Daher, Rana K; Stewart, Gale; Boissinot, Maurice; Bergeron, Michel G

    2014-04-01

    Group B streptococcal infections are the leading cause of sepsis and meningitis in newborns. A rapid and reliable method for the detection of this pathogen at the time of delivery is needed for the early treatment of neonates. Isothermal amplification techniques such as recombinase polymerase amplification have advantages relative to PCR in terms of the speed of reaction and simplicity. We studied the clinical performance of recombinase polymerase amplification for the screening of group B streptococci in vaginal/anal samples from 50 pregnant women. We also compared the limit of detection and the analytical specificity of this isothermal assay to real-time PCR (RT-PCR). Compared to RT-PCR, the recombinase polymerase amplification assay showed a clinical sensitivity of 96% and a clinical specificity of 100%. The limit of detection was 98 genome copies and the analytical specificity was 100% for a panel of 15 bacterial and/or fungal strains naturally found in the vaginal/anal flora. Time-to-result for the recombinase polymerase amplification assay was <20 min compared to 45 min for the RT-PCR assay; a positive sample could be detected as early as 8 min. We demonstrate the potential of isothermal recombinase polymerase amplification assay as a clinically useful molecular diagnostic tool that is simple and faster than PCR/RT-PCR. Recombinase polymerase amplification offers great potential for nucleic acid-based diagnostics at the point of care.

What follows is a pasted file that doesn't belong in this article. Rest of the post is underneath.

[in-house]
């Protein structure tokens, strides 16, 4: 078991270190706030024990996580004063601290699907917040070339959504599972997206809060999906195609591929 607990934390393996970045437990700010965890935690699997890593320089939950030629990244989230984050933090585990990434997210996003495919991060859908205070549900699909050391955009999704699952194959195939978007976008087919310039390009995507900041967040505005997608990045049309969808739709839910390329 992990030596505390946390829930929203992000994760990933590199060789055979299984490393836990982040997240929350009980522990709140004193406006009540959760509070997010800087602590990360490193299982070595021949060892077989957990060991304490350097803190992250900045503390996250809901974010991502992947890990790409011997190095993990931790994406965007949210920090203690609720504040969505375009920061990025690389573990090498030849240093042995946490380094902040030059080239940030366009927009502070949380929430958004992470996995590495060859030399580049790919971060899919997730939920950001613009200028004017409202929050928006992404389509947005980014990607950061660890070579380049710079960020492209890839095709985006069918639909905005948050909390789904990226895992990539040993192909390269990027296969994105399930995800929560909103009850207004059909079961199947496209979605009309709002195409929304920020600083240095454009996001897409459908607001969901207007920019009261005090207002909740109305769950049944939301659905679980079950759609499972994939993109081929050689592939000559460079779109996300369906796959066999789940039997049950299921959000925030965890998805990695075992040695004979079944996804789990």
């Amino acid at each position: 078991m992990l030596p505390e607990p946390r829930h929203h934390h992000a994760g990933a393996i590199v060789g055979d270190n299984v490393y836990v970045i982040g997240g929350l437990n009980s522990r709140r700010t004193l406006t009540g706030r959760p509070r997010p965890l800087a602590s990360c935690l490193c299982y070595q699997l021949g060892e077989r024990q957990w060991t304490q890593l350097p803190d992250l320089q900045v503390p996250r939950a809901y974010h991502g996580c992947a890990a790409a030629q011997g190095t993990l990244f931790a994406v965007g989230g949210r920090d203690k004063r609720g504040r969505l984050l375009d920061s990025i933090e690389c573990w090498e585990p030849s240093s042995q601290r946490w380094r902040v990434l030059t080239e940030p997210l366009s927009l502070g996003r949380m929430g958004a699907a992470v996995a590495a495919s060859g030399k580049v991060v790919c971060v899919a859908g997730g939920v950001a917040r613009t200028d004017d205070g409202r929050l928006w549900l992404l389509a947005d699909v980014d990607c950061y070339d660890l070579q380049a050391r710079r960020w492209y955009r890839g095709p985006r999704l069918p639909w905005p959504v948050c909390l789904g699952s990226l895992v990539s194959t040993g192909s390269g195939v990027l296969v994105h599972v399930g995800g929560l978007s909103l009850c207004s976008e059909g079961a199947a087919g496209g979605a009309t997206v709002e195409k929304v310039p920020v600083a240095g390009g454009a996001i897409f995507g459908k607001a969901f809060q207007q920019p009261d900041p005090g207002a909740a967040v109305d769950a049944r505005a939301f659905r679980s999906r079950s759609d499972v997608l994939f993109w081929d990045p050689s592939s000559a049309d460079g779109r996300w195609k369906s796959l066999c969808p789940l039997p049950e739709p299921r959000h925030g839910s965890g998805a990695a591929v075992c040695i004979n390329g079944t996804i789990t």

14. [Enterococcal endocarditis: a multicenter study of 76 cases].

    PubMed